Apple Originals tunes in to Samsung TV (u)
Update: Since this story was written, LG, Vizio and Sony have also confirmed plans to integrate Apple into their sets.
Apple Originals tunes in to Samsung TV
Apple has also quietly confirmed that future smart televisions will recognise your iPhone as a smart remote control out of the box and that you will also be able to ask Siri on your iPhone to play content on any of your connected TV sets. (“Hey Siri, play Game of Thrones on the kitchen TV.”)
These important moves demonstrate that Apple is thinking strategically about media services.
It will be widening the availability (and popularity) of its billion dollar plus original TV and movie investments to reach people on multiple platforms, while also raking in hopefully healthy revenues across multiple platforms.
‘Even more customers’
“We look forward to bringing the iTunes and AirPlay 2 experience to even more customers around the world through Samsung Smart TVs, so iPhone, iPad and Mac users have yet another way to enjoy all their favorite content on the biggest screen in their home,” said Eddy Cue, SVP of Internet Software and Services at Apple, in a press release distributed by Samsung.
The company has already been doing this with Apple Music, which is available on Android and (more recently) Amazon devices, but the provision of Apple Originals video services to Android, Windows and the world’s most widely sold TV brands may take this to the next level.
[Also read: 5 of the best 4K HDR TVs for Apple TV 4K]
It is a leaf out of the Microsoft playbook of course – as hardware sales become harder to achieve in an increasingly challenged consumer market, it makes sense to move into platform agnostic cloud services that also provide value to its own customer base.
I’m convinced some analysts may se that Apple may now also be able to use access to its services as a sales benefit made available to those purchasing a new Apple device.
You already see free Apple Music subscriptions provided as an attached benefit to iPhone customers across some cellular networks.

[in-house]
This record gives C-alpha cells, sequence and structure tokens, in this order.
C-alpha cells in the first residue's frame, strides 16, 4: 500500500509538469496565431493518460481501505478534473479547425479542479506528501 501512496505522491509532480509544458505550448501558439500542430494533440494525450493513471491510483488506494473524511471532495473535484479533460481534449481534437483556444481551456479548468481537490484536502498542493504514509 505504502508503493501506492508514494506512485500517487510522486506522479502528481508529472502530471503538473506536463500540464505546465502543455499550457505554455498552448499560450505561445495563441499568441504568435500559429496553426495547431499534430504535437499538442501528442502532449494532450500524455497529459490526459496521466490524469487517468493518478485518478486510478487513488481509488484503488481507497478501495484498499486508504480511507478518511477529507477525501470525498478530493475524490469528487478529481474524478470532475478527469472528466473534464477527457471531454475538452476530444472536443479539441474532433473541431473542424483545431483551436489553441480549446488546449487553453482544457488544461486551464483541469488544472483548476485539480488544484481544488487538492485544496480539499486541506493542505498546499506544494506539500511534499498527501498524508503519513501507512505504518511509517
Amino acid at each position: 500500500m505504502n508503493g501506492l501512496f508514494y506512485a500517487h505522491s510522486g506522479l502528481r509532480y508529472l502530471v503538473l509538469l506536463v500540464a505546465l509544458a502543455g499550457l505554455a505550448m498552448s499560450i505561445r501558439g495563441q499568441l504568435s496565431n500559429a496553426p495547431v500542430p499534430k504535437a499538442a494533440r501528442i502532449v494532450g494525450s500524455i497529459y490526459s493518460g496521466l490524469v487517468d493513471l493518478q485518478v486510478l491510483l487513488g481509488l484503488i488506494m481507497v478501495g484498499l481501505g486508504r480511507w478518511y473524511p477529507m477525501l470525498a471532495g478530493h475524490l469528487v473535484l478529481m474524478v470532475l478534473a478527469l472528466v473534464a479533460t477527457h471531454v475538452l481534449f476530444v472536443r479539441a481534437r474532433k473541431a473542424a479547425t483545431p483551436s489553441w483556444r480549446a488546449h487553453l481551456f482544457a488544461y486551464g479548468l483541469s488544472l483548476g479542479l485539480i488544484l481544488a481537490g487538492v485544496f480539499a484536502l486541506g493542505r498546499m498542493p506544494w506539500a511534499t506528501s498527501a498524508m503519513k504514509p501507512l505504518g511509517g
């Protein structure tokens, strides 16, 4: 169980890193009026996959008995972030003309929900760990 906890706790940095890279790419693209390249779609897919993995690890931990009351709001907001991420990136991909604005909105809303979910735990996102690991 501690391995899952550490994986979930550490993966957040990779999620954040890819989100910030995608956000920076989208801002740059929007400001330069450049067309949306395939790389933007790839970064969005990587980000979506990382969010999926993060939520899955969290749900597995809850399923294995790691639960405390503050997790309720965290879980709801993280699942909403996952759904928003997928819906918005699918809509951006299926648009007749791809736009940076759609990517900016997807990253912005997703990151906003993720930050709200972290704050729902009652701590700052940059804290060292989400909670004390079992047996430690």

How many people might have invested in a Game of Thrones edition iPhone if the company had owned the rights to that massive hit series? Or even a Snoopy watchface for an Apple Watch.
Recap the news
I don’t want to drop too deeply into rumor and speculation, so I’ll briefly reprise the news:
- Samsung has announced it will offer iTunes Movies and TV Shows and Apple AirPlay 2 support on 2019 Samsung Smart TV models beginning this spring.
- This will consist of new iTunes Movies and TV Shows apps which will appear on those televisions following a firmware update later this year.
- These apps will be made available in 100 countries.
- Samsung TVs will also support Apple’s AirPlay 2 technology, so you will be able to use your television as an audio output device for music from your iOS or macOS system.
- AirPlay 2 will be available in 190 countries.
- You will also be able to use Samsung’s smart TV services (including Bixby) to search for content on Apple’s apps.
Apple’s AirPlay pages confirm these services will be made available through televisions from other manufacturers in future, saying the following is “coming soon”:
“Leading TV manufacturers are integrating AirPlay 2 directly into their TVs, so now you can effortlessly share or mirror almost anything from your iOS device or Mac directly to your AirPlay 2–enabled smart TV. You can even play music on the TV and sync it with other AirPlay 2–compatible speakers anywhere in your home.”
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These are the Samsung TVs that will support the feature
Samsung says Apple’s services will be supported on 2019 televisions and made available to 2018 Samsung sets through the firmware update. These include QLED 4K and 8K TVs, presumably including the Q6FN and the Frame and Serif lifestyle TVs.
Support also extends to some other Samsung UHD and HD models, though a full list isn’t yet available. We don’t yet know which models of TV from other manufacturers will support the set.
Might one of those televisions end up being a set made by Apple?
Peace in our time?
Apple’s move to find some common ground with a company that became its biggest competitor may also be worth a little reflection.
I can’t help but think that after years of open competition, Samsung may finally have woken up to the idea that it actually makes more money from its Apple business in terms of component supply than it ever will in an ultra-competitive Android market in which the lion’s share of profit through OTT service provision is grabbed by a company that takes little share of the hardware manufacturing risks, Google.
If that’s the case, then it will be interesting to see what kind of moves other manufacturers may make to embrace Apple’s seeming attempt to open up to tactical partnerships as the iPhone maker develops new business plans for a connected age.